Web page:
People like us …… by David Rigby
SCT director David Rigby will be addressing the Ignite group on Nov 27th 2013 in Bristol on the topic of networking called ‘People Like Us’. As it is fully booked here is thegist of the presentation
When you walk into a room of strangers, whether at a party or a networking event, who do you seek out to talk too? Do you take the PLU approach (‘people like us’ used by Lady Astor in the 1920s) and approach those who look like you, dress like you and hopefully have the same views as you?
Or do you take clues from the words people use to classify into a U and non-U to distinguish between the upper and middle classes. A term invented by Alan S C Ross professor of linguistics in 1954 and taken up by Nancy Mitford
Do you choose the best looking or most attractive people in the room to talk to – hoping they will talk to you?
Or are you prepared to talk to anyone who doesn’t fit the above? How do you feel about talking to the non PLU’s – people outside the group you feel most comfortable with? It’s much more of a challenge.
The case for diversity
We all know that everyone is unique – even though people have things in common with each other they are also different in all sorts of ways. Differences include visible and non-visible factors, for example, personal characteristics such as background, culture, personality, and work-style, size, accent, language.
Some of these are covered by discrimination law to protect against being treated unfairly – things like race, disability, sexual orientation, age,gender reassignment, sex, marriage and civil partnership, pregnancy and maternity, religion and belief.
Managing diversity is valuing everyone as an individual – valuing people as employees, customers and clients. Even within a narrow band people have different needs, and so even people who appear to be in the same group within a PLU have different needs, values and beliefs. Equally individuals within different ‘diversity groups’ may have many characteristics in common.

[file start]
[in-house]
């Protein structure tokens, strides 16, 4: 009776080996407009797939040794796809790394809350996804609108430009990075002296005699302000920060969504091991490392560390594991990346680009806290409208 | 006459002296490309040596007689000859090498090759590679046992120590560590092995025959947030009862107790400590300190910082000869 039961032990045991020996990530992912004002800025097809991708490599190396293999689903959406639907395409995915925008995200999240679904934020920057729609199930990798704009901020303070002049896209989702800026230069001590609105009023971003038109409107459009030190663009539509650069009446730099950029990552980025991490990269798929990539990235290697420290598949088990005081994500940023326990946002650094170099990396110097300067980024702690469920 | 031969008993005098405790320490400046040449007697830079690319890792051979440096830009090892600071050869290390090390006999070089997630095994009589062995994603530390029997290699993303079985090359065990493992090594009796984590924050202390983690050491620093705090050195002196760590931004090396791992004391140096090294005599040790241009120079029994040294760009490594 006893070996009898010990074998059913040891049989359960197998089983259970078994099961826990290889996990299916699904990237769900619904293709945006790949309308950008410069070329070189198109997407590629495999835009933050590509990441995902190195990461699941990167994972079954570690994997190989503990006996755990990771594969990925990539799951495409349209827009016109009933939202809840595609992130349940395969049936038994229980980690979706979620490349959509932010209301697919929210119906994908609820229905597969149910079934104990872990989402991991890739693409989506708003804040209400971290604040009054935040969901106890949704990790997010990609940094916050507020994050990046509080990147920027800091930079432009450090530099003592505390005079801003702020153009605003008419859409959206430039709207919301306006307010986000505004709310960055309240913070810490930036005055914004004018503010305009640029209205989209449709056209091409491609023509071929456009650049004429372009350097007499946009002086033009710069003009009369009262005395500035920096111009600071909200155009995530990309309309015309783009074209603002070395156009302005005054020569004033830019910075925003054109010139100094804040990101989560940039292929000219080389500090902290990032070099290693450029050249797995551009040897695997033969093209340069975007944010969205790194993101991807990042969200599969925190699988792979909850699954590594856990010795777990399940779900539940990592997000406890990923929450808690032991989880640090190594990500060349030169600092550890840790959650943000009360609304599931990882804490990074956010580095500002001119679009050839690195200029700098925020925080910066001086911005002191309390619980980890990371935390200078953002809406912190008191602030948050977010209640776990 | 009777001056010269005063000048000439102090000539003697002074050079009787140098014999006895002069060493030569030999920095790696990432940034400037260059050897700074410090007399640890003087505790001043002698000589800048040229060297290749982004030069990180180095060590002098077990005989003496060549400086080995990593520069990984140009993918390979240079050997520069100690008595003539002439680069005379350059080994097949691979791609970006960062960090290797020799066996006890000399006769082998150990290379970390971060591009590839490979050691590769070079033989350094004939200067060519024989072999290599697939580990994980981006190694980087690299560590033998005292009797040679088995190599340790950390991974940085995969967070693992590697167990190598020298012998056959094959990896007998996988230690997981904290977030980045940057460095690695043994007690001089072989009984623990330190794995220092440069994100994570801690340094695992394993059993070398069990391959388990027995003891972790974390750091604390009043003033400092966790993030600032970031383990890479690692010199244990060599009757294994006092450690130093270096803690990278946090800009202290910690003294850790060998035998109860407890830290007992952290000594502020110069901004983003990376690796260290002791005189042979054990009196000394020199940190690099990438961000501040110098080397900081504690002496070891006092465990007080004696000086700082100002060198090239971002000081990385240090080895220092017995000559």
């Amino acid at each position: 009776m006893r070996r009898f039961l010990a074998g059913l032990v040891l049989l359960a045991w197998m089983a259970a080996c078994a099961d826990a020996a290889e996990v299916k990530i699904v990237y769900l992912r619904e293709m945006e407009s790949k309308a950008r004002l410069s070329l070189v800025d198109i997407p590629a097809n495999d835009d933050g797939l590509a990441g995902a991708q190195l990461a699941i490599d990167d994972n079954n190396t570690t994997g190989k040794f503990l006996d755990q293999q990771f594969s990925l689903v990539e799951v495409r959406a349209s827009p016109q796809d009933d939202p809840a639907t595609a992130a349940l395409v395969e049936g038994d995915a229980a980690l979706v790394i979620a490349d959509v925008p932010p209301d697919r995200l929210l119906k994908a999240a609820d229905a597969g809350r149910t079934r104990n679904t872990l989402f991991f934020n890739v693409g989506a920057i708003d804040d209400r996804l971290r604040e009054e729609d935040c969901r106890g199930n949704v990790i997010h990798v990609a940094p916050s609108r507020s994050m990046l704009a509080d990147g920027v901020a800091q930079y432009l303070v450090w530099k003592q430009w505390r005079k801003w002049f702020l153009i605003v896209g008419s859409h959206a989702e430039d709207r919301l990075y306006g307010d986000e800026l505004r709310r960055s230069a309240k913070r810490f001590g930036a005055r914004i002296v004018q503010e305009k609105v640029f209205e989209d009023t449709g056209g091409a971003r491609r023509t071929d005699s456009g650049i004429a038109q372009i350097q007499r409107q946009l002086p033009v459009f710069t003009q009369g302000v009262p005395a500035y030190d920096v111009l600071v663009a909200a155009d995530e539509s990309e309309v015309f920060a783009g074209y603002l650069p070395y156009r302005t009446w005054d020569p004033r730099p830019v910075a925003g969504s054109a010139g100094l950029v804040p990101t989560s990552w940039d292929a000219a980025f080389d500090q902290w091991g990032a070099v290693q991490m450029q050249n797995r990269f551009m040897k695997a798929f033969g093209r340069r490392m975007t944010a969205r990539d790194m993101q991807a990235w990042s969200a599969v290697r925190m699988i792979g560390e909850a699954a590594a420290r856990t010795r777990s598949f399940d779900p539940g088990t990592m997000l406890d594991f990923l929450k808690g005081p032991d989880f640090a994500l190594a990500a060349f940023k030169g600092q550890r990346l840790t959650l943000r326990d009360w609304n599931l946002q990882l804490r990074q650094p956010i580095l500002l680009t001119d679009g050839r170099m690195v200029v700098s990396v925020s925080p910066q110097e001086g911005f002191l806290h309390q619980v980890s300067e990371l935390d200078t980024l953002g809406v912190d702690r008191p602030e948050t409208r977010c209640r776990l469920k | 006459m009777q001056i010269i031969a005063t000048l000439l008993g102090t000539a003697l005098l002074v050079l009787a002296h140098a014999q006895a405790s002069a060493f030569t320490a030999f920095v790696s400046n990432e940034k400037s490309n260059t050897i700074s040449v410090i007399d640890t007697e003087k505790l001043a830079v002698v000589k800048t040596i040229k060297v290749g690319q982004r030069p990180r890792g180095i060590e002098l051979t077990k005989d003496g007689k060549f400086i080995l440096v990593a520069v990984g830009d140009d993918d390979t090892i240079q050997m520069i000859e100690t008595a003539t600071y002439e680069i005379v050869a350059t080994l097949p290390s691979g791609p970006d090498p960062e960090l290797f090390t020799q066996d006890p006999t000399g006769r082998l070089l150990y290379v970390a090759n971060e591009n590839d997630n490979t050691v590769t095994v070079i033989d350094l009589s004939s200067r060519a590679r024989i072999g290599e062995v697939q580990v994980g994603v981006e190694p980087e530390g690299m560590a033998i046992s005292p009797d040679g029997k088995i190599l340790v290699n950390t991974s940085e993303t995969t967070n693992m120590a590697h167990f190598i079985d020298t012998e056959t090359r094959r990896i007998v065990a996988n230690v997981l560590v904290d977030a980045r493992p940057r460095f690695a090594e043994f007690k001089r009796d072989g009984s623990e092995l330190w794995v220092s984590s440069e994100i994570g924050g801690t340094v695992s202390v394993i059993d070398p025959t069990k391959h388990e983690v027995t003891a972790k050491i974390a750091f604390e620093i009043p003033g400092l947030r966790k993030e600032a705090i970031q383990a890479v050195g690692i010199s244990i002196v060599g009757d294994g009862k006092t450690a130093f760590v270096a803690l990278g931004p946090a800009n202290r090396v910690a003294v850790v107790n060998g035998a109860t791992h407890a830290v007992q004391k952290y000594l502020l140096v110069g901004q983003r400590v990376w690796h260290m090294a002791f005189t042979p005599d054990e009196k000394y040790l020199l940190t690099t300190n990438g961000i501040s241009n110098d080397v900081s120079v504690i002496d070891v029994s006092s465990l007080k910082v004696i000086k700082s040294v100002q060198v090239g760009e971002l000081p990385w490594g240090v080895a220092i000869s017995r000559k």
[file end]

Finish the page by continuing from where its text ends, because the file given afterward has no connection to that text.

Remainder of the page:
It is important to recognise that a ‘one-size-fits all’ approach to managing people does not achieve fairness and equality of opportunity for everyone.
Equal opportunity is often seen as meaning treating everyone in exactly the same way. But to provide real equality of opportunity, people need to be treated differently in ways that are fair and tailored to their needs but in ways that are aligned to business needs and objectives.
There are three main strands to the business case for going beyond what is required by legislation: people issues, market competitiveness, and corporate reputation.
The law is there to enforce diversity, but the most successful organisations embrace diversity as a means of best utilising skills from different groups, if nothing else as a means of reaching out to those groups.
Equally, having worked in 17 countries I have learnt to combine the accepted wisdoms of national characteristics with treating people as individuals. I have always sought to broaden my experiences and know how to do so. But I still have to ‘catch myself’ for avoiding particular groups.
But what about you? Next time you go to party or networking – will it be more PLUs or the excitement of gaining new experiences and friends? You may recognise that while you may be scared of meeting complete strangers they could equally be scared of meeting you.
Our coaches can help you rise to the challenge to make life more exciting and rewarding and lead to opportunities you never dreamed possible.